A physician questions the COVID vaccine data from Israel

Bloodletting may be the best-known example of a once widely used, faulty medical treatment, but there are many more. Hormone replacement therapy for postmenopausal women, famously touted by experts, turned out to be complicated and sometimes harmful.

The list of medical reversals is long, and one cause is common. When observational studies compare people in the community who receive treatment with those who don’t, the treatment often looks rosy. Later, randomized trials, where people are randomly assigned to the treatment or a placebo, clean up the mess.

Observational studies are fraught, it turns out, because there’s always a reason some people receive treatment in the community when others don’t. For example, in early hormone replacement studies, women receiving the drugs were, on average, wealthier, healthier, with better access to care. These characteristics (not the drugs, as trials showed) meant the women were less likely to have heart attacks—but they were misinterpreted as showing hormone replacement therapy saves lives. However, such differences are instantly neutralized by randomly assigning people to receive a treatment or no treatment.

Therefore, it is a simple and historical fact that observational studies, no matter how rigorous, can never be counted on to find what randomized trials would find because they can’t correct for these built-in biases.

Until now.

Last week the New England Journal of Medicine published an observational report from Israel, where roughly 90 percent of citizens over age 60 were vaccinated in a national effort to interrupt a COVID surge. Incredibly, the study finds precisely—precisely—the same results as Pfizer’s randomized trial of the vaccine.

The new study finds 94 percent vaccine efficacy; the trial found 95 percent. It also finds the vaccine effect starts 12 days after the first shot—exactly, to the day, what the trial found. Before day 12, the groups have identical COVID-19 infection rates, just like in the trial. One could literally overlay most findings from the Israeli study onto the Pfizer trial.

Is this a paradigm shift? Have the researchers at Clalit, one of Israel’s four large health services, truly cracked the code—designing and executing observational studies so perfect that randomized trials may no longer be necessary?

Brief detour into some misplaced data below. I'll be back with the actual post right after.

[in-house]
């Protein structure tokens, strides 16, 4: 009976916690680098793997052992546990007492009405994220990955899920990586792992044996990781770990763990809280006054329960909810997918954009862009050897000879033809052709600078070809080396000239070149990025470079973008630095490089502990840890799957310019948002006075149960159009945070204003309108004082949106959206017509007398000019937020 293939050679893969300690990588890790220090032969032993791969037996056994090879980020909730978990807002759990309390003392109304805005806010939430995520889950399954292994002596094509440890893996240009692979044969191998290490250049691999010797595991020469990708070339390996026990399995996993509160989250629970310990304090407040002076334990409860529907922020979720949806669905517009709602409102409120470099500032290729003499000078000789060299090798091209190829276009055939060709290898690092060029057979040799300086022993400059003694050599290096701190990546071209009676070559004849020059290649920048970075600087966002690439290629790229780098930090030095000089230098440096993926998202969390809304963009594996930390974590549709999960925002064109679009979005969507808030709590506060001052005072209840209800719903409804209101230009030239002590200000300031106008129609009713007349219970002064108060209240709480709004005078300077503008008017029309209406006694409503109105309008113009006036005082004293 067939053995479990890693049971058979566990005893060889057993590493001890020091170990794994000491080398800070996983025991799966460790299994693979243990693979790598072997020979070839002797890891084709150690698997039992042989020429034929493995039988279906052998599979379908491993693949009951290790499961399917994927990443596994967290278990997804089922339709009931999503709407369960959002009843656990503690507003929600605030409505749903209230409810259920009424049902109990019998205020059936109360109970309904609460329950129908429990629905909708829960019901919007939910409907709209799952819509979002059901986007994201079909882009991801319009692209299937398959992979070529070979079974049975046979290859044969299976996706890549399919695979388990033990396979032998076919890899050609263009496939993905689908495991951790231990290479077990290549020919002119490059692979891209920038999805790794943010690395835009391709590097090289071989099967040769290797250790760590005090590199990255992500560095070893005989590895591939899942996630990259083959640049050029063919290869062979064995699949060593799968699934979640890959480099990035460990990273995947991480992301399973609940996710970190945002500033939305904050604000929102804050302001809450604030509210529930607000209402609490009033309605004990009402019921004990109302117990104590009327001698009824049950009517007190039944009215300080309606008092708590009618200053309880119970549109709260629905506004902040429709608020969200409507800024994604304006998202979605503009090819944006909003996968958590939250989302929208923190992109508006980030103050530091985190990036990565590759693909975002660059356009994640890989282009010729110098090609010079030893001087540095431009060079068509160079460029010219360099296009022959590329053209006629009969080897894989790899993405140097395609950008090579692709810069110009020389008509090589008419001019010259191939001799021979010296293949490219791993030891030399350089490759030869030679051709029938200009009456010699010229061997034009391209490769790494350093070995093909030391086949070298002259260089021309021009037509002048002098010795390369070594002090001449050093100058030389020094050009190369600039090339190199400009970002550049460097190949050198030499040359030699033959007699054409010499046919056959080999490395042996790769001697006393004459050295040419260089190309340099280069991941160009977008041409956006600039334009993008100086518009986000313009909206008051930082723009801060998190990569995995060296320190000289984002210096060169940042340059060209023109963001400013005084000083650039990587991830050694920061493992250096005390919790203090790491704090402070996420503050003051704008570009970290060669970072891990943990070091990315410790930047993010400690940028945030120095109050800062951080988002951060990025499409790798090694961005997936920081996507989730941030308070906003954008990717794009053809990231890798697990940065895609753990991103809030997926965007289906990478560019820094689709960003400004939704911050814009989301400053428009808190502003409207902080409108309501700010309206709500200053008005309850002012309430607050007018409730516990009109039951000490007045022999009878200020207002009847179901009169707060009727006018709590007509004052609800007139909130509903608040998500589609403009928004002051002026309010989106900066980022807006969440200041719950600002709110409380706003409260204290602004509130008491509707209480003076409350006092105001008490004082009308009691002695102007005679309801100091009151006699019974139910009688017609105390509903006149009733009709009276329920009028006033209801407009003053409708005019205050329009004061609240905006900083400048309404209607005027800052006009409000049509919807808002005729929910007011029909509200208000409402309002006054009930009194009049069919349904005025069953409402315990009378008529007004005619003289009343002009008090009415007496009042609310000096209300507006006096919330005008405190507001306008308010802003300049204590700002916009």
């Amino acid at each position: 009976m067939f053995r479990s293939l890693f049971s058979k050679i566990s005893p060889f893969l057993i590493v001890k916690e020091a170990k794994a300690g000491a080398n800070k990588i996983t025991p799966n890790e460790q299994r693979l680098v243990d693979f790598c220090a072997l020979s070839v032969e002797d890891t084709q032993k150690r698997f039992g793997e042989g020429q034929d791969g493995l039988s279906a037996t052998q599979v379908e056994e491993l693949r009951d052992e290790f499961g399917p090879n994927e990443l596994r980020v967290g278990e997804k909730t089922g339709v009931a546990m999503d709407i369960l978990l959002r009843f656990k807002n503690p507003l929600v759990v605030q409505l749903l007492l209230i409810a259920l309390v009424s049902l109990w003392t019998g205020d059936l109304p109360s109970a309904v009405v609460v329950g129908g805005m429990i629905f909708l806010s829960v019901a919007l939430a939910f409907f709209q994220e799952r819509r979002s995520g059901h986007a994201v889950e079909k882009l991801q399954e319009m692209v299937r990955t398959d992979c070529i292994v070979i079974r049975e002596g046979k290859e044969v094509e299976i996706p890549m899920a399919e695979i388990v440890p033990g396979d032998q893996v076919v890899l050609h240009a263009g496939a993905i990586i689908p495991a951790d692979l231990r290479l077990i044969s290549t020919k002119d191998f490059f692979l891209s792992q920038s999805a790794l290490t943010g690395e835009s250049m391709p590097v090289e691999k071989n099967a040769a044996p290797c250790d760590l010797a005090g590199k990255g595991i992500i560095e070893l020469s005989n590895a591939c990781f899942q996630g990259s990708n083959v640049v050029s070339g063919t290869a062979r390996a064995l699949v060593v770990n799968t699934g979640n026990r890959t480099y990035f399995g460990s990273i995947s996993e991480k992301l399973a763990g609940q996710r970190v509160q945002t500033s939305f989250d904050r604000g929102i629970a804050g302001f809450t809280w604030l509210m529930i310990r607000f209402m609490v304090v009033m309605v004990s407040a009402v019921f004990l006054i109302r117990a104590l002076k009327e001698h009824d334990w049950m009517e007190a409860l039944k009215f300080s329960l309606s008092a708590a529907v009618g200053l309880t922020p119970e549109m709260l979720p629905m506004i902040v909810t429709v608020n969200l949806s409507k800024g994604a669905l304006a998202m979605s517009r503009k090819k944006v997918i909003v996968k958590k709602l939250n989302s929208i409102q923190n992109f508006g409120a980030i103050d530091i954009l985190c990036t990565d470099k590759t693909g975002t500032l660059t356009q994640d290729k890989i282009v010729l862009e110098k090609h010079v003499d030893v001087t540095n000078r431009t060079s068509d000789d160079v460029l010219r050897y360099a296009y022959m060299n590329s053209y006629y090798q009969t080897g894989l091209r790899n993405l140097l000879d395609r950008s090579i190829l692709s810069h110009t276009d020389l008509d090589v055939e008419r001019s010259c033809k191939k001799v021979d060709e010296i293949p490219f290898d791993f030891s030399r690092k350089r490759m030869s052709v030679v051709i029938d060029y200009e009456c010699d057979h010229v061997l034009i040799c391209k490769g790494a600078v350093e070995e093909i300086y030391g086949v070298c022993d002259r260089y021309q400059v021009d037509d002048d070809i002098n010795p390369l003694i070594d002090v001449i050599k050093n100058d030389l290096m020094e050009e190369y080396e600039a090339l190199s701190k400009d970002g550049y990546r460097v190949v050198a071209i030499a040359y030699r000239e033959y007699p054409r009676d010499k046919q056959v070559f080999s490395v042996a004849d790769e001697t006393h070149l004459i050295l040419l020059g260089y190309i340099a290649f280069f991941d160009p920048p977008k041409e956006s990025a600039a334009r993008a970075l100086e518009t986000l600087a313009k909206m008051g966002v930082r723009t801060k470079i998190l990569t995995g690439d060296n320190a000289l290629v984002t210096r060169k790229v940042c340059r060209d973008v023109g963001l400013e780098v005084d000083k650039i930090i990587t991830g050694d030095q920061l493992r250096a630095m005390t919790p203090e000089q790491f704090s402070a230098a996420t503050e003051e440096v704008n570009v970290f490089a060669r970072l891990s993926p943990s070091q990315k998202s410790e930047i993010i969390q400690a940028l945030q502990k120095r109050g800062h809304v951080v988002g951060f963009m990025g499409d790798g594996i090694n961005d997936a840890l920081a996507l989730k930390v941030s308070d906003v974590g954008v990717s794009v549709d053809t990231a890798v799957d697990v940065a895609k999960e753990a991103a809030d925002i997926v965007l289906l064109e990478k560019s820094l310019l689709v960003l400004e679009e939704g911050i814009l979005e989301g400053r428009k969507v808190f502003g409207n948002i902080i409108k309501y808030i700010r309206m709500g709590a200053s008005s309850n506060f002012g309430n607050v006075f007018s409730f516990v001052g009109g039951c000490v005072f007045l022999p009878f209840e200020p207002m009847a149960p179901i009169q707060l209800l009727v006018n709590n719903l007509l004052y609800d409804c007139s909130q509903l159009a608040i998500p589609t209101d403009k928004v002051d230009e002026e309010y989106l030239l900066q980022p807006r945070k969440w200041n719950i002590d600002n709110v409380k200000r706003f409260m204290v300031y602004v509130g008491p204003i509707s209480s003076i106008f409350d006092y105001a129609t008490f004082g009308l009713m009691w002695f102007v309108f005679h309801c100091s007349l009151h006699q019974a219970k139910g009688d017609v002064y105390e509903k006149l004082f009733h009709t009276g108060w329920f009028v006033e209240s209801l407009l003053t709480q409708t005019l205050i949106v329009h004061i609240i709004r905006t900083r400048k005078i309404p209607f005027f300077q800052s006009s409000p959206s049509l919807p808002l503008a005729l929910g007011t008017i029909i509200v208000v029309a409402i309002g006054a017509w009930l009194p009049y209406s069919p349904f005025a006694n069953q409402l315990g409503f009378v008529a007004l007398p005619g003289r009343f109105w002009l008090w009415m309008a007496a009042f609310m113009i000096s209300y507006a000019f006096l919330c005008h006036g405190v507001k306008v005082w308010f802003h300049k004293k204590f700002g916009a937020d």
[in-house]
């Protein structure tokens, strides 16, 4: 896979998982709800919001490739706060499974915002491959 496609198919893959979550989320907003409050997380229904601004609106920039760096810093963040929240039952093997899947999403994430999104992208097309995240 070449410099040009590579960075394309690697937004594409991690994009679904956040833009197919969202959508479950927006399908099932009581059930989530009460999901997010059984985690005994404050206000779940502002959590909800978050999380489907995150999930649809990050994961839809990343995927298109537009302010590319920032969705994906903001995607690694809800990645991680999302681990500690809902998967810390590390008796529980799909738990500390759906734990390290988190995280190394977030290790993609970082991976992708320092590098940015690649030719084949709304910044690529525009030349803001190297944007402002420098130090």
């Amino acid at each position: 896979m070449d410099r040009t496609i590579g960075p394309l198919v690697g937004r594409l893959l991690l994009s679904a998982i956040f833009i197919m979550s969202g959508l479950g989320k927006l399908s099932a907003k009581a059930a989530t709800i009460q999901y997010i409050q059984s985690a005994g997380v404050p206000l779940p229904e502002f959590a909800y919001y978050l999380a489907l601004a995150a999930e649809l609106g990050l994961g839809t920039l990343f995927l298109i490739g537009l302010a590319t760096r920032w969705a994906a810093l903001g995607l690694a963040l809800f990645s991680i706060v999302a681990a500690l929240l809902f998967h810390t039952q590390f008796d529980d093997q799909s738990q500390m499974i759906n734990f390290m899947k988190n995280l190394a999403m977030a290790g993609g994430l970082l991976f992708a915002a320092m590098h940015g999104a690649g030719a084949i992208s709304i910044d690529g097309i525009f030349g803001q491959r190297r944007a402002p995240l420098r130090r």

The website OurWorldInData, which has been publicly tracking and posting Israeli COVID-19 data, offers an interesting contrast, examining the data nationally rather than just from one health system. In one instructive graph, titled “New hospitalizations for COVID-19 by age,” citizens over age 60 are divided into those vaccinated “early” versus “late.”

The graph shows that on December 18th—before Israel’s vaccination program began—the “late vaccinated” group over age 60 was already experiencing nearly three times more hospitalizations than the “early vaccinated” group. This is a jarring contrast to the Israeli study, which suggested the early and late groups are essentially identical before receiving the vaccine.

The large difference between early and late groups in national data is far more typical of observational studies. Perhaps citizens were vaccinated later because they were more hesitant about vaccination, or less healthy and mobile, or more obese, or otherwise socioeconomically at higher risk. Either way, one thing is clear: hospitalizations for COVID-19 were wildly different between groups long before vaccinations began. (It is also notable that, relative to each other, the two groups begin, traverse, and end at nearly the same place, reflecting little or no impact of vaccination).

Observational studies from EnglandScotland, and even others from Israel, show many of the same differences but come to conclusions that are all over the board. Some say the vaccine works after one shot, some say not until after a second, some say 50 percent efficacy, others say 90 percent. Such is the nature of observational data: inconsistent and full of hidden differences that can mislead.

So how did the Clalit researchers achieve observational study nirvana? They would say by carefully matching each vaccinated person in their study to an unvaccinated person with similar characteristics. Of course, matching in observational studies is not new. Propensity scoring and other “adjustment” tools have long allowed researchers to even out risk differences between groups (in the hormone replacement studies results were just as wrong after adjustment).

But the Israeli researchers appear to have accomplished freakishly perfect matching. They matched almost 800,000 vaccinated people to an unvaccinated person with virtually identical characteristics. Though it’s difficult to understand how. Finding two people who match perfectly across all of their seven categories (age, sex, religion, COVID risk factors, neighborhood, prior flu shots, and pregnancy) is very difficult—but they did it 800,000 times. And they only had two unvaccinated people to choose from, on average, for each vaccinated person. But wait, there’s more: The two groups then matched almost perfectly across an additional 21 medical conditions.

Perhaps congratulations are in order. Or perhaps someone should check their work.

Daniel Hopkins is a physician.

Image credit: Shutterstock.com 

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